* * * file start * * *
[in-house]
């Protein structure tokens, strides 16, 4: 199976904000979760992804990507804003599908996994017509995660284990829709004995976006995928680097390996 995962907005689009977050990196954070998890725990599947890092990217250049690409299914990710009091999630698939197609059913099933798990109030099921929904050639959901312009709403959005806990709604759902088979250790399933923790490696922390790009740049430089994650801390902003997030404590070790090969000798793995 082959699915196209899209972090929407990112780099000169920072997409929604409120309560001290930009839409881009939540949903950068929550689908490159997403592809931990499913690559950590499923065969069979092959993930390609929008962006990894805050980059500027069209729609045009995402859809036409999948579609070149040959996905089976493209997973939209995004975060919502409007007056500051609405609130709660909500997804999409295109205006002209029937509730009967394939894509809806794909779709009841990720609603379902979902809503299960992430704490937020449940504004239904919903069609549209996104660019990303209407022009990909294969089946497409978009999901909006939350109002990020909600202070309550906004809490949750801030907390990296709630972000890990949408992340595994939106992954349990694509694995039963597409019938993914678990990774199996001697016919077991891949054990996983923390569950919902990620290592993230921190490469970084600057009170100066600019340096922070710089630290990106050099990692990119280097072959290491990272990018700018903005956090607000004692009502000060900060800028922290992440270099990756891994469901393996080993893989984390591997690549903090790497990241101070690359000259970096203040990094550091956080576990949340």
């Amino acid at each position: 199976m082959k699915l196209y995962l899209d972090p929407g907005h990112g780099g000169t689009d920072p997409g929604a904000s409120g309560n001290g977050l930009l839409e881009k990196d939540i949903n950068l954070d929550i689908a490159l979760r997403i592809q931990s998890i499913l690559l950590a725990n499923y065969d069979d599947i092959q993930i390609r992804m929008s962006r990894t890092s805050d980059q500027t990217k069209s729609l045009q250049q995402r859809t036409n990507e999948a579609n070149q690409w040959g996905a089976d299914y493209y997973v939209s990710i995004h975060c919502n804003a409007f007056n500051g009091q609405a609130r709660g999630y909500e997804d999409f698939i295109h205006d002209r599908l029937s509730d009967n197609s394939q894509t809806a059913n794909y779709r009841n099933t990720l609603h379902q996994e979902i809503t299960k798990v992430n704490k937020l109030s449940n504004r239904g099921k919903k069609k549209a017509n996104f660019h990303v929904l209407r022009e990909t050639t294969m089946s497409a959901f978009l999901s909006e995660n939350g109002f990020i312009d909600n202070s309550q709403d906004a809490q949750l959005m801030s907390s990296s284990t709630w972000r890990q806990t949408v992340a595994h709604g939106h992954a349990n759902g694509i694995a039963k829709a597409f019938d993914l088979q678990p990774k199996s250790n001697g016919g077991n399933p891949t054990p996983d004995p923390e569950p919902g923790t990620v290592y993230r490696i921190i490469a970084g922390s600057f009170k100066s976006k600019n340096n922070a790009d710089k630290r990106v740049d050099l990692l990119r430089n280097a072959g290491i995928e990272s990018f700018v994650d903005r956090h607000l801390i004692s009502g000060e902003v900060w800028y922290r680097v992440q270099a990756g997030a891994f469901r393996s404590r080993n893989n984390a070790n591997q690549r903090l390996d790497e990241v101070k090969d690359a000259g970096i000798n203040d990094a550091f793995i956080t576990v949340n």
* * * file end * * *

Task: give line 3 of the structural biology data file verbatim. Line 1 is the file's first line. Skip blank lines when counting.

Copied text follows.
């Amino acid at each position: 199976m082959k699915l196209y995962l899209d972090p929407g907005h990112g780099g000169t689009d920072p997409g929604a904000s409120g309560n001290g977050l930009l839409e881009k990196d939540i949903n950068l954070d929550i689908a490159l979760r997403i592809q931990s998890i499913l690559l950590a725990n499923y065969d069979d599947i092959q993930i390609r992804m929008s962006r990894t890092s805050d980059q500027t990217k069209s729609l045009q250049q995402r859809t036409n990507e999948a579609n070149q690409w040959g996905a089976d299914y493209y997973v939209s990710i995004h975060c919502n804003a409007f007056n500051g009091q609405a609130r709660g999630y909500e997804d999409f698939i295109h205006d002209r599908l029937s509730d009967n197609s394939q894509t809806a059913n794909y779709r009841n099933t990720l609603h379902q996994e979902i809503t299960k798990v992430n704490k937020l109030s449940n504004r239904g099921k919903k069609k549209a017509n996104f660019h990303v929904l209407r022009e990909t050639t294969m089946s497409a959901f978009l999901s909006e995660n939350g109002f990020i312009d909600n202070s309550q709403d906004a809490q949750l959005m801030s907390s990296s284990t709630w972000r890990q806990t949408v992340a595994h709604g939106h992954a349990n759902g694509i694995a039963k829709a597409f019938d993914l088979q678990p990774k199996s250790n001697g016919g077991n399933p891949t054990p996983d004995p923390e569950p919902g923790t990620v290592y993230r490696i921190i490469a970084g922390s600057f009170k100066s976006k600019n340096n922070a790009d710089k630290r990106v740049d050099l990692l990119r430089n280097a072959g290491i995928e990272s990018f700018v994650d903005r956090h607000l801390i004692s009502g000060e902003v900060w800028y922290r680097v992440q270099a990756g997030a891994f469901r393996s404590r080993n893989n984390a070790n591997q690549r903090l390996d790497e990241v101070k090969d690359a000259g970096i000798n203040d990094a550091f793995i956080t576990v949340n």